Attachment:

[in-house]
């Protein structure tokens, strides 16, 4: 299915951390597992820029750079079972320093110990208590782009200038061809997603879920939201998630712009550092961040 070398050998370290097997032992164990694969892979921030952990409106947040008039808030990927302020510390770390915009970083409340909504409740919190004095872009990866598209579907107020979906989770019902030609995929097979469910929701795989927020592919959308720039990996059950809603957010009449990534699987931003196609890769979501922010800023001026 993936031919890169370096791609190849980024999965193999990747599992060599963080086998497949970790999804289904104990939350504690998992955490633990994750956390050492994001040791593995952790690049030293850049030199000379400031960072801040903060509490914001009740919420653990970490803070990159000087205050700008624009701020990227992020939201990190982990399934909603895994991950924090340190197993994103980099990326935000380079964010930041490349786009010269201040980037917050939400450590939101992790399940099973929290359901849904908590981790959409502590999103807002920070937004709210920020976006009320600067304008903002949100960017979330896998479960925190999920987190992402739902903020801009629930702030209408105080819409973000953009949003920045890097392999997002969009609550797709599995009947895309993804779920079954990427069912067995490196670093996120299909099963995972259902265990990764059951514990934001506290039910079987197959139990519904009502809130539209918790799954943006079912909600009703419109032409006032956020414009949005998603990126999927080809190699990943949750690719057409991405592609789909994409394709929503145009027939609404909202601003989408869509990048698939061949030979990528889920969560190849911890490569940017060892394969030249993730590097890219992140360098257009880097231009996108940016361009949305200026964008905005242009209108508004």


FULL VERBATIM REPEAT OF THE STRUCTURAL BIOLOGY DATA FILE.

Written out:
[in-house]
């Protein structure tokens, strides 16, 4: 299915951390597992820029750079079972320093110990208590782009200038061809997603879920939201998630712009550092961040 070398050998370290097997032992164990694969892979921030952990409106947040008039808030990927302020510390770390915009970083409340909504409740919190004095872009990866598209579907107020979906989770019902030609995929097979469910929701795989927020592919959308720039990996059950809603957010009449990534699987931003196609890769979501922010800023001026 993936031919890169370096791609190849980024999965193999990747599992060599963080086998497949970790999804289904104990939350504690998992955490633990994750956390050492994001040791593995952790690049030293850049030199000379400031960072801040903060509490914001009740919420653990970490803070990159000087205050700008624009701020990227992020939201990190982990399934909603895994991950924090340190197993994103980099990326935000380079964010930041490349786009010269201040980037917050939400450590939101992790399940099973929290359901849904908590981790959409502590999103807002920070937004709210920020976006009320600067304008903002949100960017979330896998479960925190999920987190992402739902903020801009629930702030209408105080819409973000953009949003920045890097392999997002969009609550797709599995009947895309993804779920079954990427069912067995490196670093996120299909099963995972259902265990990764059951514990934001506290039910079987197959139990519904009502809130539209918790799954943006079912909600009703419109032409006032956020414009949005998603990126999927080809190699990943949750690719057409991405592609789909994409394709929503145009027939609404909202601003989408869509990048698939061949030979990528889920969560190849911890490569940017060892394969030249993730590097890219992140360098257009880097231009996108940016361009949305200026964008905005242009209108508004």